In this age of technological advances, identity theft and account hacking, it’s more important than ever for people to monitor their credit scores. Banks, businesses, employers, and credit card companies are just some of the other interests that may make inquiries into a person’s credit worthiness. Some credit score inquiries affect your overall credit score, while some have no effect at all. How do you know which checks can hurt your score and which won’t? Let’s find out.
Credit Inquiries Defined
First, consumers need to understand just what a credit inquiry, or credit check, is. When an institution requests a credit report from a credit reporting agency, they are conducting a credit inquiry. Credit inquiries occur when a person applies for a loan or a credit card, as part of a background checks by landlords or potential employers and by individuals monitoring their own credit.
Types of Credit Inquiries
Credit score Inquiries can come in two forms: a hard inquiry, or hard pull, and a soft inquiry, or soft pull. Hard checks happen at the request of lending institutions. Soft checks are inquiries not related to loans and credit applications. Each type of credit check affects your credit rating differently.
When people apply for a credit card, a mortgage, an auto loan or any other type of loan, the lender makes a hard inquiry of their credit report. The potential lender may check one or several credit reports to determine the potential borrower’s credit worthiness.
Hard credit score pulls can lower a credit score by as much as five points. They also remain on the credit report for two years. However, the hard inquiry only affects your rating for the first year. After the two years is up, the hard pull is dropped. One exception is when lenders check credit to determine the terms and interest rate to offer borrowers. In this case, the hard pull doesn’t affect your credit rating.
Time periods vary based on the age of your credit, but all credit score inquiries made in the same 14- to 24-day period count as one inquiry. It’s a good idea to do all your loan shopping in that two-week time frame to reduce the number of inquiries and keep your credit rating from dropping too much. It’s important to note that when lenders see a large number of hard inquiries over time, they may assume you’ve been denied credit in the past, which could negatively affect your approval for current loans and credit or, at the very least, affect the terms and interest rate offered to you.
These are inquiries not in connection to loan or credit applications. When you check your own credit score for monitoring purposes, it’s considered a soft inquiry. The same is true when employers or landlords check your rating to gauge your character and whether you’re a responsible person.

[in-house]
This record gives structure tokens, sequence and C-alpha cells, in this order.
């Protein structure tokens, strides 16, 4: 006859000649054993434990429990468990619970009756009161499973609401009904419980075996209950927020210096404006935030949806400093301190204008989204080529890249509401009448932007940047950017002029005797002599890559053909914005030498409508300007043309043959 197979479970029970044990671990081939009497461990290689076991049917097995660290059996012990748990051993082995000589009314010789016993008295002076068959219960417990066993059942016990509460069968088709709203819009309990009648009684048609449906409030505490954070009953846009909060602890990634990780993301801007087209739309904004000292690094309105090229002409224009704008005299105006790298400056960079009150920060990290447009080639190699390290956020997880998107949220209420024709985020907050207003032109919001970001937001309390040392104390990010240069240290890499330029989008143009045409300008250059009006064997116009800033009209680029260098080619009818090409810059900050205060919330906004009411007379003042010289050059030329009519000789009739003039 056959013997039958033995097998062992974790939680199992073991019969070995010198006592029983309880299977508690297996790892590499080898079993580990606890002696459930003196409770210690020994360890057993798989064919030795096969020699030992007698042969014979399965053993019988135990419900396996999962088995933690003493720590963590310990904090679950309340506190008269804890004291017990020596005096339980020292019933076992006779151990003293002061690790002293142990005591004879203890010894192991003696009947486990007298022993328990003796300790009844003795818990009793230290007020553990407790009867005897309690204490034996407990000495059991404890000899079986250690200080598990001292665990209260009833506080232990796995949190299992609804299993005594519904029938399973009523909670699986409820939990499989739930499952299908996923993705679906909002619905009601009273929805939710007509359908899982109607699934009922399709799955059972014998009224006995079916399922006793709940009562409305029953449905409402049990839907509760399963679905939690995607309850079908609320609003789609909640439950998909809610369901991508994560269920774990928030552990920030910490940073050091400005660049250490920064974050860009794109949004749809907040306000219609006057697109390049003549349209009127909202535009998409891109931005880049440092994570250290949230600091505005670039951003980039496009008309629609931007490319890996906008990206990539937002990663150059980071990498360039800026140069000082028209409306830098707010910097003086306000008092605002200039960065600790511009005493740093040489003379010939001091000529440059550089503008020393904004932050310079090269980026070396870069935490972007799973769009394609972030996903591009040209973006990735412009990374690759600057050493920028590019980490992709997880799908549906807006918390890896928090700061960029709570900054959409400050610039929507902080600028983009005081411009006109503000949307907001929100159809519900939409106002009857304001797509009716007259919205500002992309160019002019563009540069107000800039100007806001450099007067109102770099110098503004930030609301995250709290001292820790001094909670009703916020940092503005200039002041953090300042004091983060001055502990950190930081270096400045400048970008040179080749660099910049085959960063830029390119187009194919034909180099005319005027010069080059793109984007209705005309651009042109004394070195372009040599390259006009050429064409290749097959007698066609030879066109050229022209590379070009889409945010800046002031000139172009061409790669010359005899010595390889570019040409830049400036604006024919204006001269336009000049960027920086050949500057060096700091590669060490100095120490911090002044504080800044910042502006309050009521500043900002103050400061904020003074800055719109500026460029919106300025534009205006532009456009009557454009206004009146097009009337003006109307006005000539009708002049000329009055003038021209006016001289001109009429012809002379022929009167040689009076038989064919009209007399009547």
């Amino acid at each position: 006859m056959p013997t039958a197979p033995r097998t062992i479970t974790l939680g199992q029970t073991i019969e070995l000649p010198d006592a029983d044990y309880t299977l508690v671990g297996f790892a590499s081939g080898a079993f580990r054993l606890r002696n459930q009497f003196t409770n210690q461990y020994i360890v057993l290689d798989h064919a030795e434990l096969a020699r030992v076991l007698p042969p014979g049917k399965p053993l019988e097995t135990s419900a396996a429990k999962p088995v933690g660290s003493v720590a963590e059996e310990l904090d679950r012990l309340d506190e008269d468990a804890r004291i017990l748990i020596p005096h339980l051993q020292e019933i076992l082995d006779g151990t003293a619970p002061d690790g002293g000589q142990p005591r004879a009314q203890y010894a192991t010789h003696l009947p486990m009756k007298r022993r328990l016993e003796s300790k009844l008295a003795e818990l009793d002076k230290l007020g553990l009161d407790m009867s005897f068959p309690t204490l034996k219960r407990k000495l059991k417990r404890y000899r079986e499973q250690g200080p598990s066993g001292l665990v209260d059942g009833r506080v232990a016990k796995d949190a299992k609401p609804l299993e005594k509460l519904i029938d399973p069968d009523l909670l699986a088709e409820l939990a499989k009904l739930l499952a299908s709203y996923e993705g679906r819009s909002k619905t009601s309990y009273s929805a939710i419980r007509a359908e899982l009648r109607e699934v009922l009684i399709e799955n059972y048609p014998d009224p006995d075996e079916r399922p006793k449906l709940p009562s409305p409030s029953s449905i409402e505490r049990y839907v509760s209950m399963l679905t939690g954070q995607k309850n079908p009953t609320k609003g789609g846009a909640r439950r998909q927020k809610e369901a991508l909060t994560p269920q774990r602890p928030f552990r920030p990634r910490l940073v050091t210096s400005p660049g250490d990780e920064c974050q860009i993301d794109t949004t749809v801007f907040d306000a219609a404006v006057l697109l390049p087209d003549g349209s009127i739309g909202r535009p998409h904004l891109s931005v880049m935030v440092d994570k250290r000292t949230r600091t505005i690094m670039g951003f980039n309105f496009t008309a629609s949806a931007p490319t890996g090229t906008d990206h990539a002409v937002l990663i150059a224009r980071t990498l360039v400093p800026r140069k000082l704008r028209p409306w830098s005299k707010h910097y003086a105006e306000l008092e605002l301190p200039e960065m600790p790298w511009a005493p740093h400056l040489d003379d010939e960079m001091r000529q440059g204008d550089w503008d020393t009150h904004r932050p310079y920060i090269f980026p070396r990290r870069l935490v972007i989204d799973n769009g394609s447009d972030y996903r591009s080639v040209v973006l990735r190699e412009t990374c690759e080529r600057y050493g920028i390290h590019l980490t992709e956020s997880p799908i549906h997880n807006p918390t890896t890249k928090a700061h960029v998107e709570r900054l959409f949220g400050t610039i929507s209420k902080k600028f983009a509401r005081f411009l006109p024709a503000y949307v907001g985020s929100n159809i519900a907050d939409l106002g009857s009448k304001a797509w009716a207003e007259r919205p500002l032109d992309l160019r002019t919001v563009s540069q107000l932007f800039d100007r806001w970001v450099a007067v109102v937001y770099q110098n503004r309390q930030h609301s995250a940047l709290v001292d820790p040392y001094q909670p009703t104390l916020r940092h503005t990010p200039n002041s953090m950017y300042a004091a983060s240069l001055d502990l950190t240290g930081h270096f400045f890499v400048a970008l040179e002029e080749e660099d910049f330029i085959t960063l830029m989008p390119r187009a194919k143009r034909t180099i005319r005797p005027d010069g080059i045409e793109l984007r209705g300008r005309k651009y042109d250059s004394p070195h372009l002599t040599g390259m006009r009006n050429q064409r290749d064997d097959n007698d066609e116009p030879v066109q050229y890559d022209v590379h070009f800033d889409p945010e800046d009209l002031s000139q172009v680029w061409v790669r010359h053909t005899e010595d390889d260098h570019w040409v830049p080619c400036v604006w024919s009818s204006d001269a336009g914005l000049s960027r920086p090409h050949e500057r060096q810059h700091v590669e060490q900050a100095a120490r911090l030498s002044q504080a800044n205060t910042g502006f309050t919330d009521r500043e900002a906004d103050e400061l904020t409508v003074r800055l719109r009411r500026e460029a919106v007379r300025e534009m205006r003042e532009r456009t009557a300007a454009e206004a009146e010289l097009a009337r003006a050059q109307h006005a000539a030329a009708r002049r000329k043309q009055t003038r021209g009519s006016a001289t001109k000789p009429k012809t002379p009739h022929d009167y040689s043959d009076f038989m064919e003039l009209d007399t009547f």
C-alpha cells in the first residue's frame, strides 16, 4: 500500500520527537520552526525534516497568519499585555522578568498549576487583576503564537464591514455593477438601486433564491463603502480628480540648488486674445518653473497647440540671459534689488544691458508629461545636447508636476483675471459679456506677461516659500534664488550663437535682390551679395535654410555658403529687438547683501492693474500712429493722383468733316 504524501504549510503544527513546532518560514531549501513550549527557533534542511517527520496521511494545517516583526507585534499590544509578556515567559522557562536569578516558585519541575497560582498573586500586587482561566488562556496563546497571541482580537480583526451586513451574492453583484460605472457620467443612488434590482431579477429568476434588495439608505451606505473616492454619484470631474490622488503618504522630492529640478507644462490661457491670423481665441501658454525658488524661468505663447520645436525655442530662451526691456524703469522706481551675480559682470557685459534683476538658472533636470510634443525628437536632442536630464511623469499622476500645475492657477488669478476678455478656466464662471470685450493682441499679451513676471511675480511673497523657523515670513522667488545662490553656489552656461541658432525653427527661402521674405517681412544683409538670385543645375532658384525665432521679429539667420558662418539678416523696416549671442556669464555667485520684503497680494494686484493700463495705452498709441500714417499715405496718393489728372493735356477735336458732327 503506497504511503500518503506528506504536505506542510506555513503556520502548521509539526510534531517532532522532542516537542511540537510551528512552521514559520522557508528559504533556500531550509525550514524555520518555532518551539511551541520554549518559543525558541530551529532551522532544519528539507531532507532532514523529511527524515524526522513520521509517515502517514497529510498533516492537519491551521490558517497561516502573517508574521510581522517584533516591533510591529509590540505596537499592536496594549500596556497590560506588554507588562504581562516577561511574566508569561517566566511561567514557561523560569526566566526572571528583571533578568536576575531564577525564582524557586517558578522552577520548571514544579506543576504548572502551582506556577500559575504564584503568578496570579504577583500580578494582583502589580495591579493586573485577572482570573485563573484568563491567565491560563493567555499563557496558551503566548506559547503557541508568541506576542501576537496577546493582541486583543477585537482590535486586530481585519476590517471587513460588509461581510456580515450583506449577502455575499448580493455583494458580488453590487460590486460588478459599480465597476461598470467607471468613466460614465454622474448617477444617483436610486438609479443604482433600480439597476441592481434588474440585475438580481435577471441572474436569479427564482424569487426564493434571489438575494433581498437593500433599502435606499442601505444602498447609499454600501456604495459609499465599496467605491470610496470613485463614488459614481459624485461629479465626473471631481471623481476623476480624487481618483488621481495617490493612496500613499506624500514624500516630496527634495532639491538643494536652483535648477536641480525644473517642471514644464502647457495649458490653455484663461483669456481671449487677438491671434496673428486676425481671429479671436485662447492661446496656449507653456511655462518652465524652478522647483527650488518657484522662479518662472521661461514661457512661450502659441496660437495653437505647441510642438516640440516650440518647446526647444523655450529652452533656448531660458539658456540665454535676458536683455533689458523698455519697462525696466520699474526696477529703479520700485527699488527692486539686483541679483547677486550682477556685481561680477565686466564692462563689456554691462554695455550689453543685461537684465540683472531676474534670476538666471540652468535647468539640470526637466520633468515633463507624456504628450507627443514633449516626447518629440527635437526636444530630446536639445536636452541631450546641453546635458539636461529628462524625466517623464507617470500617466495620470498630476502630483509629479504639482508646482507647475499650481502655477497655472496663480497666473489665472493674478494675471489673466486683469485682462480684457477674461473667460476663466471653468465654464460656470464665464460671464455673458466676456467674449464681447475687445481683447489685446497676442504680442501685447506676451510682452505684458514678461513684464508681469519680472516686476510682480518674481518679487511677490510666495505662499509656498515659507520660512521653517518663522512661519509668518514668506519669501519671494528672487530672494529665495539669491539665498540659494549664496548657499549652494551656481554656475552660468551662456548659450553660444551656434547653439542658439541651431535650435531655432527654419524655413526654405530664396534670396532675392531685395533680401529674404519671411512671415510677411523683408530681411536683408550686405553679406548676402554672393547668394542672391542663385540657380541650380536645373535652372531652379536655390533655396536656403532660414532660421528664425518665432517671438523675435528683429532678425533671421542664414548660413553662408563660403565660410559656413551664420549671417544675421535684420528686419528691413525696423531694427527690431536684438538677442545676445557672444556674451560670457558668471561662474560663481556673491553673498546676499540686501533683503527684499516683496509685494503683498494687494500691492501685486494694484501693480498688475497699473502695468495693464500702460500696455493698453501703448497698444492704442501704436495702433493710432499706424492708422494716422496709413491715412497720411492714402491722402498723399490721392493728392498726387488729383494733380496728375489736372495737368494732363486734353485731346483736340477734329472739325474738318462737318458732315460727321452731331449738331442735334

Soft credit score inquiries have no effect on your credit score. This is especially good news for individuals in terms of monitoring credit scores. Anyone can access their credit scores at anytime without worrying about lowering their scores.
Removing inquiries from your report
If the inquiries are timely and accurate, the Federal Trade Commission prohibits removing them from a credit report. Although, in cases of inaccurate inquiries, reporting errors , identity theft or other fraudulent activity, you can send a credit inquiry removal letter to the credit bureau explaining the issue. Include a copy of your credit report and evidence that the inquiry wasn’t authorized by you. Sample letters are available through the Federal Trade Commission. The credit bureau has 30 days from the receipt of your letter to investigate and respond. A favorable response results in the removal of the questionable inquiries.
Give Yourself Credit
Maintaining a quality credit score is as easy as paying your debts on time and in full. Sometimes, though, life happens, and credit ratings suffer. Identity theft, job loss, bankruptcy and other financial setbacks can cause credit scores to drop. Low credit scores mean more difficulty getting loans and other types of financing. If your credit score has dropped, check your credit report for negative information which could include these:
- High balances
- Collections accounts
- Late payments
- Defaulted accounts
Finding any of these derogatory marks on a credit report is a red flag. You’ll need to determine if the information is accurate and belongs on the report or if it’s inaccurate and worthy of disputing. People often discover the existence of negative information on credit reports after credit score inquiries lead to loan denial. Fortunately, there are ways to repair bad credit. Professionals like the people at Coast Tradelines can help you get back on your feet. Give yourself credit for making sound credit decisions by contacting Coast Tradelines at 619-363-1472 and learning how they can help you rebuild your credit.